I step off the bus from the Strip into the Las Vegas evening and walk inside the Palms Casino, about 40 minutes early for the poker game between Marcus Hellner and Petter Northug. I haven’t eaten since breakfast, and I’m just coming off a two or three mile walk in search a loaf of bread, jostling tourists in 100-degree heat. The only place I can find to make my peanut butter and jelly sandwich is a bench in the parking garage, where I sit watching security guards rolling by on bicycles.
At 7:00, it’s time to go meet Thorkild Gundersen, my contact from Vi Menn, the magazine that sponsors Petter Northug and brought him to Las Vegas. Thorkild brings me up to the poker room. I don’t know what I expected, exactly, but it wasn’t this: a private meeting room filled with a dozen journalists, an open bar, a couple of card tables, even a backdrop for photo-ops. Thorkild and Alex Oysta, the Vi Menn editor-in-chief, are wearing tuxedos, and while there are a handful of people dressed casually, there are also a bunch wearing really nice clothes. I was as dressed-up as I ever get—corduroys and a polo shirt, which I’d even taken the time to steam in the shower in the morning—but it didn’t feel like enough.
I‘m introduced to Thor, a kind-looking older man who apparently is a Norwegian poker legend—the “godfather” of the game in the country. I stand around and talk awkwardly for a bit before Thorkild gives a short speech in Norwegian, and everyone sits down at the card tables. Alex tells me to take a seat. Apparently, we’re playing some informal cards with all the other journalists, as well as some professional Swedish and Norwegian poker players who are mixed in—they’re here to watch Petter and Marcus.
It’s hard to tell exactly who’s who, and though it’s a pretty friendly atmosphere, I’m anxious. It seems like there are high rollers everywhere, and then there’s me—an unshaven 22-year-old in sneakers who doesn’t speak Norwegian.
The dealer flicks each of us cards. We play an open hand on behalf of the reporters at the table, then a few more. After 15 minutes, Northug and Hellner finally show up—and Northug is shown to the empty seat directly next to me. Like, six inches away. Like, close enough to smell his cologne, and for me to be worried about the fact that I was walking around baking in the sun for two hours that afternoon, and probably smelled pretty bad myself. I know that the whole Scandinavian hero-worship thing isn’t cool, but I am a ski journalist and, ultimately, a ski fan, and Northug is the very best skier in the world, so I was incredibly nervous—even though I look down and notice that his shoes are untied. As we play our first few hands, Northug does interviews with Norwegian television stations. Sitting right next to him, I’m obviously in the shot—the cameras are almost pointed straight at me—and I try not to fidget and screw it all up.
Eventually, I end up in a predicament with Thor, the Norwegian legend. I have Ace-Nine, and Thor has just gone all-in—wagered all his chips on a single hand. I have the option to call (to match his bet), or to fold. I consult with the Norwegian poker player to my left, and then Thorkild walks up behind me and asks Petter what he thinks I should do. I show him my cards. He leans back in his chair, contemplating. Thor doesn’t care—he has played poker with Larry Flynt and L.A. Lakers owner Jerry Buss—and is amiably chatting with the guy next to him; my heart is pounding as I wait for Northug to give me some advice.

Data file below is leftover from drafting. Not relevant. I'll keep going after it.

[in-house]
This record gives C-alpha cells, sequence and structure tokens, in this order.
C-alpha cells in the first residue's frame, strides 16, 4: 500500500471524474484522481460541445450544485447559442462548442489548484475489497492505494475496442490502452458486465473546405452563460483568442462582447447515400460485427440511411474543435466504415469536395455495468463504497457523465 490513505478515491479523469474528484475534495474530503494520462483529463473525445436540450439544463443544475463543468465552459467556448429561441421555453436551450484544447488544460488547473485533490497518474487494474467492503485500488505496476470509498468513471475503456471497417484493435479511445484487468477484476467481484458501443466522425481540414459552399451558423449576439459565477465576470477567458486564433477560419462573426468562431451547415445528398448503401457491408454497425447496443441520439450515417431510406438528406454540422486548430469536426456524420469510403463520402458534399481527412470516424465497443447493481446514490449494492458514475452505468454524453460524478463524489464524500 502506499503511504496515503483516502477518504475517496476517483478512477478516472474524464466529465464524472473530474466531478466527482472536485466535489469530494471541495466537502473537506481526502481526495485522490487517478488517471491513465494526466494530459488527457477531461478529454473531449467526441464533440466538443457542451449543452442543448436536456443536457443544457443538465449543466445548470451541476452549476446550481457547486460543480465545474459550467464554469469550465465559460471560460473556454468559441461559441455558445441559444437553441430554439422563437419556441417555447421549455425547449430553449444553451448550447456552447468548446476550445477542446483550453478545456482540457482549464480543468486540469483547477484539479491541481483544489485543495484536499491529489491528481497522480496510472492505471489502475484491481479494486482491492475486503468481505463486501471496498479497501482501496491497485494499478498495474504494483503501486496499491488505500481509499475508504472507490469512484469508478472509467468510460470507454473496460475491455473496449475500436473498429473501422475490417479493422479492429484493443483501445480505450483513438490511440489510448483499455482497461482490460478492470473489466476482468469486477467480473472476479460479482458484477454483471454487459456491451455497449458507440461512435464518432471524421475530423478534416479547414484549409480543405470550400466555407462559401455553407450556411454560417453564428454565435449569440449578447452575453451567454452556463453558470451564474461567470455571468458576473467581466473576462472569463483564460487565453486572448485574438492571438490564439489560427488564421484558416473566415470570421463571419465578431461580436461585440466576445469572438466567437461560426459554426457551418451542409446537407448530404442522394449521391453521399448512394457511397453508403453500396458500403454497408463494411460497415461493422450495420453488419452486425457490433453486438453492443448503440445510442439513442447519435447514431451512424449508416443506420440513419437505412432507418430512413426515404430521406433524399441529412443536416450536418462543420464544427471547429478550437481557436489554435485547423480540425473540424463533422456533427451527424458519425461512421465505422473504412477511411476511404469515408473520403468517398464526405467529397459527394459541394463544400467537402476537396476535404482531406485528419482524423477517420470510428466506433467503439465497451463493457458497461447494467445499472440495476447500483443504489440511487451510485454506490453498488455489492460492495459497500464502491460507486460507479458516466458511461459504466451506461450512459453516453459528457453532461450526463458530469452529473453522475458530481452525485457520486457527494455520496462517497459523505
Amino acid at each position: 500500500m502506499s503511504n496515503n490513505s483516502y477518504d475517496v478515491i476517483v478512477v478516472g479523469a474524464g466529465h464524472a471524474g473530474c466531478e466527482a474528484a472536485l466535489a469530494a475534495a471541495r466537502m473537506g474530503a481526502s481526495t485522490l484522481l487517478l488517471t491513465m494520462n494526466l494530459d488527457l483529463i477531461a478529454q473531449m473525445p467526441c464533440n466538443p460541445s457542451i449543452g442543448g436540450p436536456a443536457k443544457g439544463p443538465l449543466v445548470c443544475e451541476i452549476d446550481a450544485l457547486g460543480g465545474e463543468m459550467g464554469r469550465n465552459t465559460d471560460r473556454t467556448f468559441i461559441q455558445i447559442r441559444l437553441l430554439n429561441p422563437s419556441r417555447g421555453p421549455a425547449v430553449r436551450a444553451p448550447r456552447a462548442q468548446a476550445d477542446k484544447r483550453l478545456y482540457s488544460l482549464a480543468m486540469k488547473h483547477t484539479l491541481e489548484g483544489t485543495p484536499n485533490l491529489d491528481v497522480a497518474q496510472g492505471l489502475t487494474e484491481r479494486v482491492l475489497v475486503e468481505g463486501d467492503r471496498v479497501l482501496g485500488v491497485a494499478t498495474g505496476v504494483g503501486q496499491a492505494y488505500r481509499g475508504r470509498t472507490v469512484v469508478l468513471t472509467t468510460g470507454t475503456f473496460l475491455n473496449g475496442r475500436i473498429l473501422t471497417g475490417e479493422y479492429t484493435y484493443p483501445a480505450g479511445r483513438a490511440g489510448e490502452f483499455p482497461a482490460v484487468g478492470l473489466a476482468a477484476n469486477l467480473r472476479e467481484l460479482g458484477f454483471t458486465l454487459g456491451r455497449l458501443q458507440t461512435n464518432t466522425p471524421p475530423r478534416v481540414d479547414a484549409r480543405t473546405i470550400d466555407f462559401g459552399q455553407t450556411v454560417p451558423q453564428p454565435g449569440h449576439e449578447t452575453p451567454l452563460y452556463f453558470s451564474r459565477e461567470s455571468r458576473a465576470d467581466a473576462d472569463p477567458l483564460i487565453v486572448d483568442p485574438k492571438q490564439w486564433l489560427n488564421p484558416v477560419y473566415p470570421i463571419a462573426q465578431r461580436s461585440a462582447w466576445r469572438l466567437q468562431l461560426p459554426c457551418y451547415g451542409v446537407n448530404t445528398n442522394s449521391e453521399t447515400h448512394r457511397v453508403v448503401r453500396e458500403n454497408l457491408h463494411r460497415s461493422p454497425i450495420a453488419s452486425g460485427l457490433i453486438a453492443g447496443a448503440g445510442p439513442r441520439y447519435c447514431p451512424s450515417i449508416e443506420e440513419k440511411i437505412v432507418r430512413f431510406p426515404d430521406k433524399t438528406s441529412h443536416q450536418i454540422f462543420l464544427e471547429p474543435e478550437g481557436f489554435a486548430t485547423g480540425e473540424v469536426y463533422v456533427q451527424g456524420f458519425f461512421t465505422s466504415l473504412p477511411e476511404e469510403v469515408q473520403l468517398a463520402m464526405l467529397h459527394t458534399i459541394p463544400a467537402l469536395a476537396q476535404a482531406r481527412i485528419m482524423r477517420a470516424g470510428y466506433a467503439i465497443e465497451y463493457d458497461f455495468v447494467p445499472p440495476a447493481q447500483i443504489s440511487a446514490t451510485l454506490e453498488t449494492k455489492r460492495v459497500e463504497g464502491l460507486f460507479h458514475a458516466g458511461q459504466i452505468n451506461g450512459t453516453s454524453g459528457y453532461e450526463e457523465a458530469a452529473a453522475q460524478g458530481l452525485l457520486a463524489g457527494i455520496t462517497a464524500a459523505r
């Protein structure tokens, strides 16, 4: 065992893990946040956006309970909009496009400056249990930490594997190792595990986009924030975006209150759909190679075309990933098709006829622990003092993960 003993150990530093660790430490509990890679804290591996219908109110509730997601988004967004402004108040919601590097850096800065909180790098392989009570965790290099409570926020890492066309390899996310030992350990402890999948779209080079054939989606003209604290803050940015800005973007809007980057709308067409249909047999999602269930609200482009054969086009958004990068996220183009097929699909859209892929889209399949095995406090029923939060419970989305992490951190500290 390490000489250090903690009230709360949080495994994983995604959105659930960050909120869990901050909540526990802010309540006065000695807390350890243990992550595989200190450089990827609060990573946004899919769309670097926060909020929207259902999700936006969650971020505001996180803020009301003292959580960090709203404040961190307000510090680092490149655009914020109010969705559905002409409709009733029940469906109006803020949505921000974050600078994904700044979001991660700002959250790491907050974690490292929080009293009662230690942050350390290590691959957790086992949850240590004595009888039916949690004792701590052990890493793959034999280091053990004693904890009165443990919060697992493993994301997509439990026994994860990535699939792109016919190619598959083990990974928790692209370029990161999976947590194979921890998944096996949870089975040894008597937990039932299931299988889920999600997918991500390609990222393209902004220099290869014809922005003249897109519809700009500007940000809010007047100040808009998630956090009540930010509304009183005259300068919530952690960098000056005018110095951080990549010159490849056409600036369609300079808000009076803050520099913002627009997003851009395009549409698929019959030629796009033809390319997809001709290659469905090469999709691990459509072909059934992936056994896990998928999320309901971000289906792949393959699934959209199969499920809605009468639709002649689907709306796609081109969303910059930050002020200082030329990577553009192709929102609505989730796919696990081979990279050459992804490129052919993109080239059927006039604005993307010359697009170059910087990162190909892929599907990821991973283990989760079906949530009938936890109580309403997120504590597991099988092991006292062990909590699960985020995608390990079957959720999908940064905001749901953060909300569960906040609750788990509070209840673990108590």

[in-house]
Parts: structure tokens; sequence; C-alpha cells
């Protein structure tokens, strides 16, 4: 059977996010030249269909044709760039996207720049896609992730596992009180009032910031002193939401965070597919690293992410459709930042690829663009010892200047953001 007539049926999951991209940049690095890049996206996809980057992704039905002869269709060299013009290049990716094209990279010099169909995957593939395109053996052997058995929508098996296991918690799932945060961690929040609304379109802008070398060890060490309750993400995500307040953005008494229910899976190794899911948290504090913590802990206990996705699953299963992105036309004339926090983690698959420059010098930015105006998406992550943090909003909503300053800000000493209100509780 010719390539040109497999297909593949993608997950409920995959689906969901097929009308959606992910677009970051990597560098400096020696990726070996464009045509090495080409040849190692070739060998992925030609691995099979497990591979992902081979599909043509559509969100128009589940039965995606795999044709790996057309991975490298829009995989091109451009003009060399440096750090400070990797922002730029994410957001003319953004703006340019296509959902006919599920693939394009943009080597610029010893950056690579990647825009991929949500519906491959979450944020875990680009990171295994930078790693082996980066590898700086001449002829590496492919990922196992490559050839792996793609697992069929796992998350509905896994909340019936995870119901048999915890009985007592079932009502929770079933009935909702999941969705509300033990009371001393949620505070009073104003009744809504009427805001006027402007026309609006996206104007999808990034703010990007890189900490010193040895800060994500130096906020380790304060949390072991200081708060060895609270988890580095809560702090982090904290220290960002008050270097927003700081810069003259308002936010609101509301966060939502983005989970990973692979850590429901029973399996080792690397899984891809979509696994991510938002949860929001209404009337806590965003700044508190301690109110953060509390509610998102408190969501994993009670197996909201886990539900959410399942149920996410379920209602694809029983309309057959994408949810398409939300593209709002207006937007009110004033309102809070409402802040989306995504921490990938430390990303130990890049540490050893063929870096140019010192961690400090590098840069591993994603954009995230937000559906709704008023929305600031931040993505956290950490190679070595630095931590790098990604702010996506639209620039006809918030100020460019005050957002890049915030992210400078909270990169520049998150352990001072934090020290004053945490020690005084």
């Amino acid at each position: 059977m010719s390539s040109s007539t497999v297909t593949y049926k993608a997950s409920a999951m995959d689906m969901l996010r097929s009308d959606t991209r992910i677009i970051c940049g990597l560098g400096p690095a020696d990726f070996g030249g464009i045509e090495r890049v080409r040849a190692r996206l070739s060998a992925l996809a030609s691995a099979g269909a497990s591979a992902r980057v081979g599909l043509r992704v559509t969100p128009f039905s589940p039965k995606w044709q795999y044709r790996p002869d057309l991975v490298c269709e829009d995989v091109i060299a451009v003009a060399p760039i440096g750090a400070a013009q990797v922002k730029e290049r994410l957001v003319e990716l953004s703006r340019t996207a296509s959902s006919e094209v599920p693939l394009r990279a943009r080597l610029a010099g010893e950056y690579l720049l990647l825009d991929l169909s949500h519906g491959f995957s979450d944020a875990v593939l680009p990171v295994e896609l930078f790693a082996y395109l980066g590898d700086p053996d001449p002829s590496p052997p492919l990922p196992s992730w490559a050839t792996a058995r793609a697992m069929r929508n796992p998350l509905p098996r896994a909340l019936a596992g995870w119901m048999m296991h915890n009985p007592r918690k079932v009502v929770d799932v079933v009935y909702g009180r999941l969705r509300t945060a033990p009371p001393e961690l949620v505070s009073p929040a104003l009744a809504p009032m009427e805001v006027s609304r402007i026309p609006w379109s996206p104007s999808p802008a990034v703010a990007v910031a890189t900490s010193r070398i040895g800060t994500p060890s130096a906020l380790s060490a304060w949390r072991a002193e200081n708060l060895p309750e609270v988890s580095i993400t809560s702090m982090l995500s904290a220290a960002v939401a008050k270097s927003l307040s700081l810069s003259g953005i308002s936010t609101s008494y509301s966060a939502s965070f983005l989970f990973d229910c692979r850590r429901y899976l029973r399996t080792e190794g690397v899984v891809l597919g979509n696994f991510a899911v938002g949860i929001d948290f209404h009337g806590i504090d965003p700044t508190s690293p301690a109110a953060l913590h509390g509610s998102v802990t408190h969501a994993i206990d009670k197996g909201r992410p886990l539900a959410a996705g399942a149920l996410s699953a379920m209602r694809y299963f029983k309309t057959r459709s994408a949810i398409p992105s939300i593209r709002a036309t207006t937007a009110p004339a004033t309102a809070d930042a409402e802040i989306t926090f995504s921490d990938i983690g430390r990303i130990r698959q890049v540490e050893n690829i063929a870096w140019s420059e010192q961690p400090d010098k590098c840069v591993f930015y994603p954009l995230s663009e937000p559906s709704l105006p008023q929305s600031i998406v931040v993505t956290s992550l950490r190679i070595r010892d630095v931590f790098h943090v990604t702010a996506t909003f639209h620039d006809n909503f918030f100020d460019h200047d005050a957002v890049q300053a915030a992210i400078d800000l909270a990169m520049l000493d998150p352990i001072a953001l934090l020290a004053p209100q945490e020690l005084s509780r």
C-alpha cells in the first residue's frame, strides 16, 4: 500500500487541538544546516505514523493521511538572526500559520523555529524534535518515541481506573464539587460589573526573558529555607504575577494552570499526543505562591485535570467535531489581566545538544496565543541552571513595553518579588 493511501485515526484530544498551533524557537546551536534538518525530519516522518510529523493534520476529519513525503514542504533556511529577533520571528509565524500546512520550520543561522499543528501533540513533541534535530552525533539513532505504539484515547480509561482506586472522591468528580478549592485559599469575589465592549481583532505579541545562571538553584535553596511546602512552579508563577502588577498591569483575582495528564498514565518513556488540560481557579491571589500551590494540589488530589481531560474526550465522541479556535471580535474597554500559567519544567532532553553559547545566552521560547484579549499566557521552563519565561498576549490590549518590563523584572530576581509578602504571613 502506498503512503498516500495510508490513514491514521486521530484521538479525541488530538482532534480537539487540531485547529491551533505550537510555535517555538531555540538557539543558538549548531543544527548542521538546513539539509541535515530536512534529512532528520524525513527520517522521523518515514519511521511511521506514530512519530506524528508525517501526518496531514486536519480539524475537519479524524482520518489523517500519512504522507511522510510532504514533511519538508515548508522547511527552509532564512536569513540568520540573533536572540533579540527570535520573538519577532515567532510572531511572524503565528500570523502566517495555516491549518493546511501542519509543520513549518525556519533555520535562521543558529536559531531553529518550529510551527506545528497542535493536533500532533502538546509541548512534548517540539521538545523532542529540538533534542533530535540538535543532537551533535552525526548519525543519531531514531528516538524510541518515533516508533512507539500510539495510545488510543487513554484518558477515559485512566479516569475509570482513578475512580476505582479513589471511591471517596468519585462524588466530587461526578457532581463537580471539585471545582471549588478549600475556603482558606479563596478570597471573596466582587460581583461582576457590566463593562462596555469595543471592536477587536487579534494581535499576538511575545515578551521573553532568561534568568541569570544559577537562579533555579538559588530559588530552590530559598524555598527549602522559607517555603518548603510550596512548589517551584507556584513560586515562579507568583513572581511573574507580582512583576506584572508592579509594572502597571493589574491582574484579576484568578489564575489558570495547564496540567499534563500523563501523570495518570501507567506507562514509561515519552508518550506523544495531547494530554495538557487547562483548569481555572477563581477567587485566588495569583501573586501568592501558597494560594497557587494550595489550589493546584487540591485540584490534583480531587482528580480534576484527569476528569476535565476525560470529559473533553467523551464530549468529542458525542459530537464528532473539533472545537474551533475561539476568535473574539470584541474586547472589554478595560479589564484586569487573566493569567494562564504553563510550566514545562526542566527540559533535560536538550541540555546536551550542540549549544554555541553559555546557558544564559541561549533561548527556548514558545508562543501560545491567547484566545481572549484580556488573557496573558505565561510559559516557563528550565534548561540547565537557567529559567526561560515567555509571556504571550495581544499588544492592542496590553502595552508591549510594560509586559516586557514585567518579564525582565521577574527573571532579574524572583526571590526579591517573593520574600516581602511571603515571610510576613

He looks at the cards one more time, giving me a pained expression. “I would play it—that’s what I’d do,” he finally says. So I do, obviously, pushing my chips to the middle of the table.
Because we’re “all-in” and have no more chips to bet, Thor and I each turn over our cards, revealing the worst possible predicament for me. Thor has Ace-10, which means, essentially, that I am screwed. We’re playing Texas Hold’em—the same type of poker played at the World Series—and the way it works is that after getting your own hand of two cards, five additional communal cards are dealt in the middle of the table. Now, since Thor’s own hand is better, pretty much the only way I can possibly beat him is if a nine turns up.
The first four cards are flipped over and offer no help to me. I’m about to lose, to be forced out of the game. And then the dealer turns over a nine. The whole table laughs and cheers, as Petter turns to me with a grin. “I told you to play it!” he crows.
I’ve won the hand. I’m shaking as I reach out to pull all the chips back into my corner, and trying not to let anyone notice— although if Petter is anywhere near the poker player everyone says he is, there’s no way he didn’t.
After another few hands, it occurs to me that I should probably introduce myself. Eventually, I work up the courage to stick out my hand, tell Petter my name, and ask about his training that morning. Surprisingly, he gives me his full attention, telling me about his rollerski workout in Red Rock Canyon.
I’m 22—one year out of school and finishing eight minutes down on Simi Hamilton in college races. Today, I’m sitting a foot away from the best cross-country skier in the world. And despite the fact that I’m supposed to be a journalist who would kill for a one-on-one interview with Northug, I can’t think of anything else to ask him. Tomorrow, and the next day, and the rest of my life, there will be time for professionalism, but for now, I’m out of questions. All I can do is sit, and soak it in.
Nat Herz is an Alaska-based journalist who moonlights for FasterSkier as an occasional reporter and podcast host. He was FasterSkier's full-time reporter in 2010 and 2011.